- Laws criminalizing HIV transmission, sex work, use of drugs, and SOGIESC;
        - Laws, such as age of consent laws, which bar access to comprehensive health services; as well as laws requiring sexual partners to accompany patients seeking HIV/AIDS testing and treatment as a prerequisite to receiving services, and, 
        - Migration policies that discriminate based on HIV status among migrants, refugees and non-citizens.
  4. Recognize, invest, and integrate psychosocial support and mental health care within HIV service delivery, with specific resourcing to peer-driven approaches by youth-led and community-based entities.
        - Prioritize sustainable responsive health services, such as youth friendly services, that are comprehensive in offerings for adolescent and youth needs that are intrinsically tied to the community
  5. Recognize, invest in, and ensure equitable access to existing and new HIV prevention methods, to advance young people’s autonomy and choice, which includes:
        - Specific attention to adolescent girls and young women;
        - Integrating and scaling up the provision of responsive PrEP approaches attuned to the needs of various young populations; 
        - Fostering gender inclusivity through engagement and allyship to advance gender equality and reproductive rights; and,
        - Ensuring access to Comprehensive Sexuality Education (CSE) whether delivered in school or non-formal settings, including capacity building of teachers and practitioners as main deliverers of CSE.
  6. Expand information that is accessible, contextualized, and translated for all adolescents and youth on undetectable equals untransmittable (U=U) and resource youth-led and youth-serving organizations to conduct outreach to reduce stigma, improve the quality of life of young people living with HIV, and tackle barriers to comprehensive care.
        - Recognize the harms of stigma and discrimination occurring at the facility-, peer-, community-, and school- level affecting self worth and prioritize investments in promising practicing to address stigma and build responsive and enabling communities. 
  7. Commit to enabling environments and systems to facilitate partnerships with youth-led and serving organizations to end all inequities  through a human rights approach to eliminate harmful practices that continue to marginalize adolescents and young people, including those in key and left-behind populations and those affected by HIV:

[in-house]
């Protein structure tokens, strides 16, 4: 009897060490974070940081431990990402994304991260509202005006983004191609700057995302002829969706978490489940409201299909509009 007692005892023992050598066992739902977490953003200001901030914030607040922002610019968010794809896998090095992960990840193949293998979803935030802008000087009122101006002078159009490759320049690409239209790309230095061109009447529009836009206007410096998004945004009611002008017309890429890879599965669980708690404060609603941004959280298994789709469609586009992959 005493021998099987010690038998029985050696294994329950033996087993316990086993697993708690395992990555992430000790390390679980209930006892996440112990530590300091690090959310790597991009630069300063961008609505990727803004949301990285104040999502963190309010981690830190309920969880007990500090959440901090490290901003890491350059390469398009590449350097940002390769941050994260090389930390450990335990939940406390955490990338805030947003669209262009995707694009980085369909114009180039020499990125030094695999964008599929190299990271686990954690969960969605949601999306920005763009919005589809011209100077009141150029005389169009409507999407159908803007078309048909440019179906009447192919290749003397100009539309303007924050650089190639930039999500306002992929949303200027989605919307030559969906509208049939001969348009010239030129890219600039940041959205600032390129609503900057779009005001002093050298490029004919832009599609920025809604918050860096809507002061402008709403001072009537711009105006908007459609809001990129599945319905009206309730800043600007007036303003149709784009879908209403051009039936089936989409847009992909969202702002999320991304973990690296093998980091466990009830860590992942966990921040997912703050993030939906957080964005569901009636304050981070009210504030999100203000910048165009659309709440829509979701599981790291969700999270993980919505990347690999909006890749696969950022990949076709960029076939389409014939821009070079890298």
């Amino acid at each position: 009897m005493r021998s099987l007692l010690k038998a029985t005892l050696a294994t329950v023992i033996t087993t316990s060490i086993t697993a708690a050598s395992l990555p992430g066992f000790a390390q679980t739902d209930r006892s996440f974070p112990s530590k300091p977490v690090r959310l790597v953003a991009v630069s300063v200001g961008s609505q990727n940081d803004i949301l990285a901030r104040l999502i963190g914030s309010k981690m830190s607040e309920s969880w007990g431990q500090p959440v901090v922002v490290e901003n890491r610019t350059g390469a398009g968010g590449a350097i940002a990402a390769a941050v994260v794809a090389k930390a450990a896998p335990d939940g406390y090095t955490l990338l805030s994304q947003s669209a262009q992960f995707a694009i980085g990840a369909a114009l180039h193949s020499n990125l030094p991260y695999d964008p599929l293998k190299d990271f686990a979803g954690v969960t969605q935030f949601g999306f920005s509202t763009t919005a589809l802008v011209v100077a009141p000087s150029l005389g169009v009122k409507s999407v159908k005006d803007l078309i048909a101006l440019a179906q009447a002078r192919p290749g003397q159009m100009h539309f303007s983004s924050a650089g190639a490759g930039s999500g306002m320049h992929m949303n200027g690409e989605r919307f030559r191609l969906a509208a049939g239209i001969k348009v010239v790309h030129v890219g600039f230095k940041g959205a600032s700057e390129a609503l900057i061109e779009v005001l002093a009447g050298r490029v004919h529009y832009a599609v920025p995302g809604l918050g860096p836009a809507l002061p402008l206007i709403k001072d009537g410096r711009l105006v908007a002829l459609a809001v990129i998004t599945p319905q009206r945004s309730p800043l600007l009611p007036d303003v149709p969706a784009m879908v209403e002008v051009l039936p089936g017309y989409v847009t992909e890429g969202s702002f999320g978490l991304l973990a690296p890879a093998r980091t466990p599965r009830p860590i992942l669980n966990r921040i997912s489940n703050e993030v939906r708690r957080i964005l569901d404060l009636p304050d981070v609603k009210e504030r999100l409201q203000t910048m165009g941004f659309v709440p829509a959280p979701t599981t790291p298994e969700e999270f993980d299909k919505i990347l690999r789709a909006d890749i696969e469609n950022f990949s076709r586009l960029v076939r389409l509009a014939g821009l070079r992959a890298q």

- Addressing and advocating against harmful cultural practices and norms; attitudes; non-responsive environments and policies that reduce access, quality, uptake, and satisfaction of services and support, including in schools.
  8. Ensure robust preparedness and innovation in all current and future pandemics and emergencies to proactively address disruptions and ensure ongoing access, availability, affordability, and distribution of essential services, resources, and treatment for adolescent and youth populations, including: 
        - Securing equitable access to pandemic health tools and technologies by promoting alternative research and development models, voluntary licensing agreements, and comprehensive technology transfers; and,
        - Supporting and implementing adaptive models of development which center young people’s agency and innovation in leading the HIV response.
  9. Ensure access to technology for young people to reduce the digital divide and adapt, integrate, and prioritize digital health into existing systems, including development, health, and humanitarian responses, in a way that upholds and protects their human rights.

     These recommendations can only be achieved if there is increased political commitment, sustainable investments, and support to expand shrinking civic spaces to protect advocates, human rights defenders and civil society at large. We also kindly remind all stakeholders of the Joint Youth Statement on the 2021 Political Declaration shared at the UN High-Level Meeting on HIV/AIDS and urgently demand calls for the substantive financing and recognition of comprehensive sexual education, harm reduction policies, and sexual and reproductive health and rights as fundamental to the global HIV/AIDS response. The recommendations outlined in this document, in addition to the continued collaboration and support of global young leaders, civil society organizations, and youth allies, will facilitate progress towards achieving the global HIV/AIDS goals.

    The organizations, entities, and individuals who have endorsed this declaration recognize and fully support its contents and commit to applying the principles, integrating the priorities, and enacting the recommendations outlined.

Co-authors: Cosima Lenz, Elizabeth Glaser Pediatric AIDS Foundation (EGPAF); Erika Dupuis, The PACT; Joseph Kabwe Phiri, Youth movement for HIV/AIDS free Zambia (YMHAZ); Nyasha Phanisa Sithole, Development Agenda for Girls and Women in Africa Network (DAWA); Ryan Yevcak, Youth Coalition; Tinashe Grateful Rufurwadzo, Global Network of Young People Living with HIV (Y+ Global); and, Tumie Komanyane, READY (Frontline AIDS).

Co-contributors: Ali Raza Khan, Hi Voices; Asha Ulusow, LetsStopAIDS; Bwire Moses, Peer To Peer Uganda (PEERU); Daren Paul Katigbak, Y+ Global; Fuhngwa Norbert, Georgetown Global Health and Denis Miki Foundation; Jake Atkinson and Molly Pugh-Jones, STOPAIDS; Joshua Oliyo, EGPAF; Kelvin Chifulumo and Princess Temwa Mukuka, Educating Girls and Young Women for Development (EGYD); Leo Villar, YouthLEAD; Maggy Gynèse Inamahoro, YAM-ABUBEF; Margaux Lessard, Centre action sida Montréal (CASM); Matsepo Dee Mphafi Tanka, EGPAF; Mickey Andweg, Hivos; Paul Darrel Meneses, International Pharmaceutical Students’ Federation (IPSF); and, Sophie Arseneault, ayKP Partnership.